Simics Disk Images Cheat Sheet

Simics Disk Images Cheat Sheet

Posted on 2013-07-02 by Ed Braaten

This article is a quick-reference of commands I’ve found helpful while installing OS’s and manipulating Simics hard-drive images. Simics is a simulation environment that allows you to run simulations of all kinds of hardware including entire platforms or combinations of platforms on a Linux host.

Installing an OS

This section outlines the installation of CentOS 6.4 on your favorite simulated platform using a virtual disk image with a capacity of 20GB.

  1. Add the following lines to your launch script to instantiate a cdrom connection to the installation iso file image. This example points Simics to use the CentOS 6.4 minimal installation ISO file stored in the /tmp directory:
    $iso_image = /tmp/CentOS-6.4-x86_64-minimal.iso
    $bootmedia = (new-file-cdrom file = $iso_image)
  2. Prior to running the OS install in your Simics simulation, create a blank, zeroed craff image that is only 512 bytes long. This dummy image will be the target for your installation. Do this in your current Simics workspace directory:
    dd if=/dev/zero of=centos-6.4.craff bs=512 count=1

    Note that Simics will store all changes to this disk image as diff files which would normally be lost when you end your Simics session. We’ll save the results of our install in step 4 below.

  3. Add the following lines to your launch script to connect the simulation model to your target and to make the target disk image writeable:
    $disk_image = "centos-6.4.craff"
    $disk_files = [["centos-6.4.craff", "rw", 0, 20496236544]]
  4. Do the complete installation and a clean shutdown of your new OS. Before closing out Simics, use the following command within Simics to write out a raw image of the state your target disk as a result of the install:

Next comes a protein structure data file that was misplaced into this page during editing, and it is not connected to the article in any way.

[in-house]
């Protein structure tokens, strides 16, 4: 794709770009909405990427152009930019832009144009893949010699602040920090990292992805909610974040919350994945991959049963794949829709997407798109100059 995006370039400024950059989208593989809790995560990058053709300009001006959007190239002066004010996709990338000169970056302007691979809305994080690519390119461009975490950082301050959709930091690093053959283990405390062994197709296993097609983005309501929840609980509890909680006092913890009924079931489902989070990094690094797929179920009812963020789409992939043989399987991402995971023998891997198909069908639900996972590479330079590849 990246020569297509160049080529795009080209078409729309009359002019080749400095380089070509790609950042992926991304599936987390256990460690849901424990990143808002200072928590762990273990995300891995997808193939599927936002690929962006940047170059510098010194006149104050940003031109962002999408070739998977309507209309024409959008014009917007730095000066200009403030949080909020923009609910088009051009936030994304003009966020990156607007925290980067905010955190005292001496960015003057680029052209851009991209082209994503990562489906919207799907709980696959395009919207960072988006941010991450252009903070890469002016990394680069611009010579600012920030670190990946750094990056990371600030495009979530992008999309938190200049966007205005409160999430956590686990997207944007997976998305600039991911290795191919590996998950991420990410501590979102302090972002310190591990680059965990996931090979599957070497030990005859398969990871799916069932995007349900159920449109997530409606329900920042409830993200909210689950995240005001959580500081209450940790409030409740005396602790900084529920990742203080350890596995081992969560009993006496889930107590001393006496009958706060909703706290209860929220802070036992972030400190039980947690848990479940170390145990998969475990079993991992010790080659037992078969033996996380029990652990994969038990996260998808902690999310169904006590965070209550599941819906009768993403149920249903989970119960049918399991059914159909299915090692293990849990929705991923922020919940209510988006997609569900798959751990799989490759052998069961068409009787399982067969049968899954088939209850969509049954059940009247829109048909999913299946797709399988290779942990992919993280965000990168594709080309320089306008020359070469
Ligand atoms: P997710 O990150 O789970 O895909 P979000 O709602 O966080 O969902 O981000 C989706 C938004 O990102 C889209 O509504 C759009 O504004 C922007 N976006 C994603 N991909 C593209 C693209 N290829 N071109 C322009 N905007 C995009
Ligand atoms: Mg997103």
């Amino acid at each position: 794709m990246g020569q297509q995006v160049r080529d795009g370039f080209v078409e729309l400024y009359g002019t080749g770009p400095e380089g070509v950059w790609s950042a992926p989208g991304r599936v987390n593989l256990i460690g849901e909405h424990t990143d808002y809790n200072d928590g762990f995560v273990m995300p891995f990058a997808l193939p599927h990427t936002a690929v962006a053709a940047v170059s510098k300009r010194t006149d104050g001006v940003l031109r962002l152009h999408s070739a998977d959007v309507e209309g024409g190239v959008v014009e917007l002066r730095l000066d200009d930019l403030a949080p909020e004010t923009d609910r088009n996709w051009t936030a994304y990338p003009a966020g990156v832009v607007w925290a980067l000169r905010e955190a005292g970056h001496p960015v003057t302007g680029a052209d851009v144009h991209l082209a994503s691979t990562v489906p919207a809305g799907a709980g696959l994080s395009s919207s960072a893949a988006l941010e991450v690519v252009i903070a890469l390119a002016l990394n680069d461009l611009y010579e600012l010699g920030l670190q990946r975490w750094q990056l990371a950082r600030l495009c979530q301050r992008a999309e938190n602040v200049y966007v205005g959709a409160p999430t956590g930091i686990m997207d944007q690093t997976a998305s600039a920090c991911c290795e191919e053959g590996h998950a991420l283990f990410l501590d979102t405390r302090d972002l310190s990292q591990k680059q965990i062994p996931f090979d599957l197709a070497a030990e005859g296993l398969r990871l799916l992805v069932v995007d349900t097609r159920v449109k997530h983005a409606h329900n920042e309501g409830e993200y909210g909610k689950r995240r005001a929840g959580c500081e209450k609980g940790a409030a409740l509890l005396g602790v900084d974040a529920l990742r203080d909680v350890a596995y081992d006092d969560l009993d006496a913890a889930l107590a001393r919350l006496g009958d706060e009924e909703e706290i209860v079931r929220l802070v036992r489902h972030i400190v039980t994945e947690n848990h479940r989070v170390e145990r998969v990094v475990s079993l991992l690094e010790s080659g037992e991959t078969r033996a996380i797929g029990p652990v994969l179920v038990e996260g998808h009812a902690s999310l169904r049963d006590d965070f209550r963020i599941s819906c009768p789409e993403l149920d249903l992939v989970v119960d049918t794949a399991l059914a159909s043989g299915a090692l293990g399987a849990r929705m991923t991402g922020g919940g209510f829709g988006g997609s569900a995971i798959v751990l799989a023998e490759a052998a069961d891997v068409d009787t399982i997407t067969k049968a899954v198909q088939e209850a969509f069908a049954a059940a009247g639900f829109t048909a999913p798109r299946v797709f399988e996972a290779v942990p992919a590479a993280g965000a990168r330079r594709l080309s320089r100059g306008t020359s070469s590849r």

<simulation_model> filename=centos-6.4.img
  5. The image saved in step 4 will be a raw image of the simulation’s current disk state. In our example case it will be a full 20GB in size. Use the following Simics CLI command to convert this raw image to a compressed craff-type file:
    craff centos-6.4.img -o centos-6.4-fresh-install.craff

    The resulting .craff file is only about 2GB in size. You can point your simulation scripts to use this resulting craff image as the starting point for the simulation rather than the dummy file we created in step 2. The centos-6.4.img file can probably be deleted as soon as the conversion has been successfully completed.

Updating/Changing files on an existing .craff image

This section describes how you can update an existing .craff file containing a Linux filesystem completely outside of a Simics session. An alternative method to the one outlined in the steps below would be to run a Simics session using the .craff file in question, make your filesystem updates, and then follow steps 4 and 5 of the OS installation section above.

  1. Use the Simics CLI craff command to expand the .craff file into a raw disk image:
    craff -d centos-6.4.craff -o disk.img
  2. Use the Linux fdisk utility to determine the layout of the disk image:
    fdisk -c disk.img

    Use the “u” command in fdisk to switch the units to sectors instead of cylinders, and then use the “p” command to print the partition table. You’ll need to multiply the beginning sector of the partition you want to look at by the sector size.

  3. Now mount the desired partition of the disk image using the loop device with an appropriate offset value:
    sudo mount -o loop,offset=1048576 disk.img /mnt/tmp

    In my example, fdisk reported that the first partition started at offset 2048 and the sector size was 512 bytes, hence the offset value for the loop option of mount was 1048576. Once this mount command is completed you can make any necessary changes to the files in the mounted file system, /mnt/tmp.

  4. Unmount the modified filesystem:
    sudo umount /mnt/tmp
  5. Convert the raw image back into a compressed .craff file for use in Simics:
    craff disk.img -o centos-6.4-updated.craff

    The resulting .craff file contains all the changes you made to the raw image – the disk.img file can be safely deleted to save disk space.

Simics is a registered trademark of Wind River Systems, Inc. Follow Wind River on Twitter @WindRiver or visit their website at

Copyright (C) 2013 by Ed Braaten.  All rights reserved.
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